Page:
The story behind Pearl S. Buck’s The Eternal Wonder is almost as interesting as the book itself. Of course, Buck is most known for her Pulitzer Prize winning novel The Good Earth, and you normally would not expect a new piece to be published decades after the author’s death. The manuscript for The Eternal Wonder was found in a storage unit in Texas; how it got there is a mystery, but it was returned to the Buck family for a small fee. Buck’s son, Edgar Walsh, decided to go ahead with publishing what will, unless a new piece is found, most certainly be her last book.
Randolph Colfax (Rann for short) is a hugely gifted young man who loves to “know.” His parents tried him out in normal school, but he was deemed far too extraordinary to fit in with his classmates. He is constantly searching for meaning in his life, and this search takes him to New York, Paris, and Korea. Surprisingly racy in much of its content, The Eternal Wonder takes the reader on quite the journey right along with Rann.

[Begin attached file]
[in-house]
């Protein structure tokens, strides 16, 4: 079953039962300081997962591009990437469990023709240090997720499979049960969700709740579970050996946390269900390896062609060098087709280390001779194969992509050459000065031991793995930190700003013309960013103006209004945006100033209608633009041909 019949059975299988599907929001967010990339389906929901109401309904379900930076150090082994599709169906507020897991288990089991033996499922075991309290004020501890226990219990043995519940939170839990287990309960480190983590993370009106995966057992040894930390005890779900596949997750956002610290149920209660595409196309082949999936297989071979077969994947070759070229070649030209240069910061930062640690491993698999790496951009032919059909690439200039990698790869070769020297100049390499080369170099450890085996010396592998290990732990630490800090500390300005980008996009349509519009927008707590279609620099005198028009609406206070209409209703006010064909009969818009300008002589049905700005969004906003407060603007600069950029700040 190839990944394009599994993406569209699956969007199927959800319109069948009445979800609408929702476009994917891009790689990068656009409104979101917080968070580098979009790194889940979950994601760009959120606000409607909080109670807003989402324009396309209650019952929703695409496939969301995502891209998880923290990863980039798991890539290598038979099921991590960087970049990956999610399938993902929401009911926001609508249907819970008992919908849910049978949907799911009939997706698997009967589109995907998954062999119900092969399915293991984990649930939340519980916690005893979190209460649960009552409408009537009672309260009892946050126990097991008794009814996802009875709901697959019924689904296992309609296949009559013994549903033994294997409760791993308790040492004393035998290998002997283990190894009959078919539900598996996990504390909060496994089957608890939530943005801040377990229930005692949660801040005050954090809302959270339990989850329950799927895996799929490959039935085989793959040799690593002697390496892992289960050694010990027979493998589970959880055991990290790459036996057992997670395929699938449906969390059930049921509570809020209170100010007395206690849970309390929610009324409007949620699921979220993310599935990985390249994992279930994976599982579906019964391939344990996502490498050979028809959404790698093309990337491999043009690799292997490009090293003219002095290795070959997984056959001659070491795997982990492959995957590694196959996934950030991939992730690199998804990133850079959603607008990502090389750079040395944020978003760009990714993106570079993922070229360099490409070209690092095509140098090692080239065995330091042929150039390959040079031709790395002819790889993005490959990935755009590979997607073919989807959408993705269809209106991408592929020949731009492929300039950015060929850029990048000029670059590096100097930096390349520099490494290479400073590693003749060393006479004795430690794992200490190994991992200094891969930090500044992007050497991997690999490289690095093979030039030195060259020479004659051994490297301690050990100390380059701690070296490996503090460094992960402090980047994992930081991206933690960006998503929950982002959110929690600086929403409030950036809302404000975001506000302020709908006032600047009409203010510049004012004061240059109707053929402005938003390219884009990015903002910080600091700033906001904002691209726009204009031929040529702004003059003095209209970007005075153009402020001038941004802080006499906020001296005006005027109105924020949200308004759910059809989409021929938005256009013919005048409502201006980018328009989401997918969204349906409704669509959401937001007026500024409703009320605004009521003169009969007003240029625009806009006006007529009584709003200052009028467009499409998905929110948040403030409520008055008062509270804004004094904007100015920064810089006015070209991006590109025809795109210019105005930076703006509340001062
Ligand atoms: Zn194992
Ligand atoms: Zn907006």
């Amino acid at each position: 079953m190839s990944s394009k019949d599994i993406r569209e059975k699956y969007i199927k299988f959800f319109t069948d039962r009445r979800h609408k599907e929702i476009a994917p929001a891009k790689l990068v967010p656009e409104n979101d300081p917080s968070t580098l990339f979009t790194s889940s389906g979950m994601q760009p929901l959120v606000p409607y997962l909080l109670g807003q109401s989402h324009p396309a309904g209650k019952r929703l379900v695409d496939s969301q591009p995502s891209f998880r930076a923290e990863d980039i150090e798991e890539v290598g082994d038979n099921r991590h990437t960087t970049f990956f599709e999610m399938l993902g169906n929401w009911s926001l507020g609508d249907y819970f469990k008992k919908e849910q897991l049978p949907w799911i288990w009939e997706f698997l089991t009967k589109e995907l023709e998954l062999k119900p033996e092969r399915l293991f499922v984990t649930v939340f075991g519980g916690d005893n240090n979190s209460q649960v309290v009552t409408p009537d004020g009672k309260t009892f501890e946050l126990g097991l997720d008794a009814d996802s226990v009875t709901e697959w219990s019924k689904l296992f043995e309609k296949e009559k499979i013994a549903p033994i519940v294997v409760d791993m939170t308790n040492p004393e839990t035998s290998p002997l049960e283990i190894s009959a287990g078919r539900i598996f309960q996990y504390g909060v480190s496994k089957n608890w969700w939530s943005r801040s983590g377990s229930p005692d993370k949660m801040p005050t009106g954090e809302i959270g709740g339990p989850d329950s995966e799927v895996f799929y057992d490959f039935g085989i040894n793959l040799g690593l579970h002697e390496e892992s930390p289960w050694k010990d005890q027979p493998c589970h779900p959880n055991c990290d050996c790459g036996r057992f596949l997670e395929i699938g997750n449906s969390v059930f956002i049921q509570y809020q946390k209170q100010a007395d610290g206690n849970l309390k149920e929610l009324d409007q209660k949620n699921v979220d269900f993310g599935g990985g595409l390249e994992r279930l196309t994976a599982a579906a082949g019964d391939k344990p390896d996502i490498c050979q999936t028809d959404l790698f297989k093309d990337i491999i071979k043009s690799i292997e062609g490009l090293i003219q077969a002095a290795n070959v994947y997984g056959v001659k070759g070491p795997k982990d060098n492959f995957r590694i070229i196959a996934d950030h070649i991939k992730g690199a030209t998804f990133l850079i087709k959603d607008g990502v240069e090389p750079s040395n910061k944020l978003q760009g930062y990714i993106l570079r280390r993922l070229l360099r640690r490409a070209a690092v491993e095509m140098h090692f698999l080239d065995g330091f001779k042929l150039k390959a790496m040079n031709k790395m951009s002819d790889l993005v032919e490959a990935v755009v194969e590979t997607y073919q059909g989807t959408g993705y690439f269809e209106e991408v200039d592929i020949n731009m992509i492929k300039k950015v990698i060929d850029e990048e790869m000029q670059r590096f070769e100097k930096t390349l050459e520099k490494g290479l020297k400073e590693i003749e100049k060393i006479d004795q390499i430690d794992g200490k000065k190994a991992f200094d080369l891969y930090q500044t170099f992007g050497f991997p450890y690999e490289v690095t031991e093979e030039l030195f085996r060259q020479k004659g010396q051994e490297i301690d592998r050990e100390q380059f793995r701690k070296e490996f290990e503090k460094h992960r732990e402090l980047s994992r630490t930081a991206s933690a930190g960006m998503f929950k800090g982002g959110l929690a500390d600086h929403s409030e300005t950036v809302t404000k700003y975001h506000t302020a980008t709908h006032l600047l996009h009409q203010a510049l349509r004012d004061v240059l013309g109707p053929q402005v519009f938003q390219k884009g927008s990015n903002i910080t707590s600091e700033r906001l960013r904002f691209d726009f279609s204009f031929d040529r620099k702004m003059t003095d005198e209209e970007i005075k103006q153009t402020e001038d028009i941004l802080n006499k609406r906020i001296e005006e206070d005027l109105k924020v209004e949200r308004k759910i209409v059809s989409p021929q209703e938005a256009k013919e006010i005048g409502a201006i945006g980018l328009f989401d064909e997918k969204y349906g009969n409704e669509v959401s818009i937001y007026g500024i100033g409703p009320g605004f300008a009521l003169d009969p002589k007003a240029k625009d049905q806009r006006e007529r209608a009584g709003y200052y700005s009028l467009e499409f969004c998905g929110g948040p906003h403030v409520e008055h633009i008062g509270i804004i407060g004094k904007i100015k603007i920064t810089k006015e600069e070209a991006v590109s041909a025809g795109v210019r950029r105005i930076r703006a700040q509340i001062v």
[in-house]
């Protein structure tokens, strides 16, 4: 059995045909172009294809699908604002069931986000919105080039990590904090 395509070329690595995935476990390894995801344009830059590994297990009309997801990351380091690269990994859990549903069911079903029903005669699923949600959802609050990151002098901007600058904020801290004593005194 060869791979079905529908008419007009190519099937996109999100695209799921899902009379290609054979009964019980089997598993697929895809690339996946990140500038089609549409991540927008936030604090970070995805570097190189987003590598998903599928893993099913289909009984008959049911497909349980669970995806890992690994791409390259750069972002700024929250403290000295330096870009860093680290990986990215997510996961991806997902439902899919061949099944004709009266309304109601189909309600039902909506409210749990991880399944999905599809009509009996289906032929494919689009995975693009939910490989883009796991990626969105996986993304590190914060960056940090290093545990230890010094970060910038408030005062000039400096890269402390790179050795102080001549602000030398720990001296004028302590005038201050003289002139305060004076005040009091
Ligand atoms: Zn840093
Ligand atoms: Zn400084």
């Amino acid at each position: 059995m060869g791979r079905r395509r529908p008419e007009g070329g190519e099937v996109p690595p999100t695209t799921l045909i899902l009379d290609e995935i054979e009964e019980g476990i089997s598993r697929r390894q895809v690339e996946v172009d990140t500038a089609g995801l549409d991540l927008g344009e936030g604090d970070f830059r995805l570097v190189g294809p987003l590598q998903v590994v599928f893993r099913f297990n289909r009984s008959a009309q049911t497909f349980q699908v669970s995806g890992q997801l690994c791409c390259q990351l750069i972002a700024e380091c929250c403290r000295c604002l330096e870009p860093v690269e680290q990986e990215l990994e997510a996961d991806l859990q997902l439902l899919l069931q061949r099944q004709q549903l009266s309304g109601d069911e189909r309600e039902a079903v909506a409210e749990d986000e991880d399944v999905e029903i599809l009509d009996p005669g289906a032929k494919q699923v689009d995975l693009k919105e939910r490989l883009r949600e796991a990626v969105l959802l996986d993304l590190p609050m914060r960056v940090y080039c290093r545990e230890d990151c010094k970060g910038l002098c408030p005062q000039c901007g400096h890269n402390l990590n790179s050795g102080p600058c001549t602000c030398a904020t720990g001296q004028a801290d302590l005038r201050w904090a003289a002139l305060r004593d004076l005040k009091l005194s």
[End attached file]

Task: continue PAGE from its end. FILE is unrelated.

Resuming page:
Buck’s hypnotizing writing is a reason why she is one of the greats, and The Eternal Wonder is certainly no exception. However, this is no The Good Earth, and Walsh in his foreward says that he realizes this. The plot is all over the place at times, and the ending is just odd (although the beginning is absolutely beautiful). For rabid Buck fans, though, none of this will matter.